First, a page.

I’ve been complaining for awhile that when searching for thoughtful, relevant typographic-illustration work I’ve constantly returned to The New York Times opinion editorial page and not gotten much further. Typographically speaking, unless you want a bicycle that spells your name, or some other such decoration, thought-provoking type-illustration is hard to come by… and then I’m proved wrong.
Bloomberg.com/view, started in May of this year, is a rich opinion and editorial website from Bloomberg.com*. Everyday the site is updated with an amazingly simple, deft image that gets you more excited about reading than, well, headlines. Each illustration tackles a pretty complex subject and they’re rewarding to take in (full disclosure, I’ve done a few illustrations for Bloomberg.com/view and its no picnic, one was on Al-Qaeda and the other on Congressional Supercommittees.)
I asked art director, Gary Fogelson a few questions about how this came about while showing a few examples of Bloomberg.com/view’s editorial art:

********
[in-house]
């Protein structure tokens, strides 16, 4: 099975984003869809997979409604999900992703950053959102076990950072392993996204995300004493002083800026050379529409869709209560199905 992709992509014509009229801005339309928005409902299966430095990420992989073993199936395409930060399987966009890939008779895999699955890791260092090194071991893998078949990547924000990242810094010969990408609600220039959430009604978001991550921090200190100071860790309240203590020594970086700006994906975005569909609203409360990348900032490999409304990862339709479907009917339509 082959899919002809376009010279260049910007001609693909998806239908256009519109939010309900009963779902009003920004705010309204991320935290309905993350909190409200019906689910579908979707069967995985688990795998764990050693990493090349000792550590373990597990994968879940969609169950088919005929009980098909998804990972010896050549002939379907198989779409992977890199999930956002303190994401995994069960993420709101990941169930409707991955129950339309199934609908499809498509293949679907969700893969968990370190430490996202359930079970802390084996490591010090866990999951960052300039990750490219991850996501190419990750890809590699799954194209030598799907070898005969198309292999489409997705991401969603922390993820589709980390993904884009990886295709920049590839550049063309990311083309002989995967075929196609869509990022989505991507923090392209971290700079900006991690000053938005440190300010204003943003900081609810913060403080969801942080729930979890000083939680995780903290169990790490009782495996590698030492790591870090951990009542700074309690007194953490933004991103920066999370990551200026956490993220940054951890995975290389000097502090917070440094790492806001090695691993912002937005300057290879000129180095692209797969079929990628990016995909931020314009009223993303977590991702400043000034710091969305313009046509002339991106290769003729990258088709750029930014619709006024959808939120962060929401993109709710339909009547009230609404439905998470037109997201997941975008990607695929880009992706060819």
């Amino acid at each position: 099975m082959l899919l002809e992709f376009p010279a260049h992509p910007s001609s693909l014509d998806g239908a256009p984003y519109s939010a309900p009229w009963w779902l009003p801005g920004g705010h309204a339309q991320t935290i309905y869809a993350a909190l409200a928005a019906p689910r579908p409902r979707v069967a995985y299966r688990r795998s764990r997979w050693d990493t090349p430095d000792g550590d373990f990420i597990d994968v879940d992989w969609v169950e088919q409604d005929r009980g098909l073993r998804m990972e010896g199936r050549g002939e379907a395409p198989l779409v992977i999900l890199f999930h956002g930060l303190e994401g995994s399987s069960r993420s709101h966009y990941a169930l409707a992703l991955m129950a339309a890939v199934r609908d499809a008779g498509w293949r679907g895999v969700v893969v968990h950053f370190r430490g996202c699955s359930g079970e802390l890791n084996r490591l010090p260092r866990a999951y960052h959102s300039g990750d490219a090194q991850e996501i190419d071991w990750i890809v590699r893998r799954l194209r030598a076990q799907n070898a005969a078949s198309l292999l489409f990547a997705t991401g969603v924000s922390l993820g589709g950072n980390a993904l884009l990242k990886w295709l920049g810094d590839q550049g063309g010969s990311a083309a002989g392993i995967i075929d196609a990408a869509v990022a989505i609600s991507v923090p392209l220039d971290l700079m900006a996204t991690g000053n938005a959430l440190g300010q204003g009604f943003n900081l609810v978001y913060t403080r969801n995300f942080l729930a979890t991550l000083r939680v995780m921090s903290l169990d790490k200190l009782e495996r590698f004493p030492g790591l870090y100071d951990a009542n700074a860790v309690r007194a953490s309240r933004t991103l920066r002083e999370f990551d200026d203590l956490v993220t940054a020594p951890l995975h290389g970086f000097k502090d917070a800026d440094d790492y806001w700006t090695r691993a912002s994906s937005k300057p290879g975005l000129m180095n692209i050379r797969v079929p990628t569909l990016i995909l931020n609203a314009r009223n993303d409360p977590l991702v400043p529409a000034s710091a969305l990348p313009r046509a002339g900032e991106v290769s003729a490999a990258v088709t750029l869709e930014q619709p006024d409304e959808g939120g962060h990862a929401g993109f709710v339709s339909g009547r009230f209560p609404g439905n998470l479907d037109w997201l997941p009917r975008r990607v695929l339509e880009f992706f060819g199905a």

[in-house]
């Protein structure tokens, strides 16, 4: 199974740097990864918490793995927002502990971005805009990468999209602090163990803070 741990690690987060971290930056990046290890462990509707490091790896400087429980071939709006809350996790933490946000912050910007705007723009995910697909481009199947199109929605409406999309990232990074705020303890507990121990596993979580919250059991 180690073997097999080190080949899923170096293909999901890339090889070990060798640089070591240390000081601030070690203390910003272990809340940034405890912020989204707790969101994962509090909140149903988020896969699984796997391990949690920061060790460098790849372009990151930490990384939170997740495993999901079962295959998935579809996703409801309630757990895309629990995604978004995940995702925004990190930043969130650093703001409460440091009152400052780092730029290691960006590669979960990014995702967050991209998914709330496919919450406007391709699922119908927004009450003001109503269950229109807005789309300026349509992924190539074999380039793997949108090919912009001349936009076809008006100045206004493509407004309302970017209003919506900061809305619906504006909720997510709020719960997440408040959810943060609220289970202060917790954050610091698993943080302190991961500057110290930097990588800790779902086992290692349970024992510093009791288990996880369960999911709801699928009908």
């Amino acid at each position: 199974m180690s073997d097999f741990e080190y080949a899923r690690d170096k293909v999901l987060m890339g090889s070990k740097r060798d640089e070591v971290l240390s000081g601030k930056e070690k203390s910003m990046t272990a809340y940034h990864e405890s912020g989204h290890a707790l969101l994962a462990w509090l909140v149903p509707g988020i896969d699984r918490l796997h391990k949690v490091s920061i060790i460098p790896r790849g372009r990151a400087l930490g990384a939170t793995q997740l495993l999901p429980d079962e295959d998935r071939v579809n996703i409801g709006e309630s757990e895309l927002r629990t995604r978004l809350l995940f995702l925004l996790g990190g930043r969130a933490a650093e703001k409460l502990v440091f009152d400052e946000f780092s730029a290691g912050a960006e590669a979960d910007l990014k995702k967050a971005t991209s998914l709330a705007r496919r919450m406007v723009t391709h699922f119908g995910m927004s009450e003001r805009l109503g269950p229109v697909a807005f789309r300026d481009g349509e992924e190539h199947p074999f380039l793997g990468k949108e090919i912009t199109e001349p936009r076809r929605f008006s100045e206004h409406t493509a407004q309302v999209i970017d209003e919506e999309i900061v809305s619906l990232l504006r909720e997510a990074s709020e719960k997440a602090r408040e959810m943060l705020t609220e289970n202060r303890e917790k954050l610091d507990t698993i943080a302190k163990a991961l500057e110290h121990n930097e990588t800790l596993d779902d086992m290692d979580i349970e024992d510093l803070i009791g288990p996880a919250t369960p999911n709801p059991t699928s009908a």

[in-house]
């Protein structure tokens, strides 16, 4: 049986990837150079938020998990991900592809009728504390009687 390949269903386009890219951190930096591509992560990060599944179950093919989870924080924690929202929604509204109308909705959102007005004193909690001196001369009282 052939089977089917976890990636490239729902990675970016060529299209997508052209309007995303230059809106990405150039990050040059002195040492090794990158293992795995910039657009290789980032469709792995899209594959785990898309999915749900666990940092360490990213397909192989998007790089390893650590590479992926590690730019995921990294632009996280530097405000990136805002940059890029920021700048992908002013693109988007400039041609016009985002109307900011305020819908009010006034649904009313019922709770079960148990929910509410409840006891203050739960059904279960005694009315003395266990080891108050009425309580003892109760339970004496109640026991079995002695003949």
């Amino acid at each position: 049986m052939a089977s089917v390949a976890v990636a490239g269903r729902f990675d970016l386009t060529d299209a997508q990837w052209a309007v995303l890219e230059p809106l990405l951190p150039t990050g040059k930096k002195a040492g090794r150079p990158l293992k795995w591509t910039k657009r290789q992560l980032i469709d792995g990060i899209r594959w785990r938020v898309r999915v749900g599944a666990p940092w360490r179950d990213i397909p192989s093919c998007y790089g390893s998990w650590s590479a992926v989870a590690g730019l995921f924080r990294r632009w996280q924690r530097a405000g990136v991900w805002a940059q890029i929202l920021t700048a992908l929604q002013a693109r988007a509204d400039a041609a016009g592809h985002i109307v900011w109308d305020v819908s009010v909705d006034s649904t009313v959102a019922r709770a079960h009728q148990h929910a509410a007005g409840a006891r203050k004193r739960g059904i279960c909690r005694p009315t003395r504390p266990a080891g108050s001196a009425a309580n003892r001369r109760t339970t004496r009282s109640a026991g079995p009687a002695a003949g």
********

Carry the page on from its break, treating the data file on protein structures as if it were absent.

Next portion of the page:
What’s up with the blue?
Lots of publications that offer exposure and editorial content have trouble compensating their illustrators fairly, how do you approach this?
We have a very fair daily art budget to work with which is a testament to Bloomberg’s understanding of the value that art adds to the content they publish. I think that’s clear with what’s happening over at Businessweek where they are doing unbelievable work.
In a recent Eye magazine interview with Bloomberg Businessweek’s Richard Turley he mentions the fact that designers and editors sit side-by-side, is this true in your case? How closely do you work with authors, editors?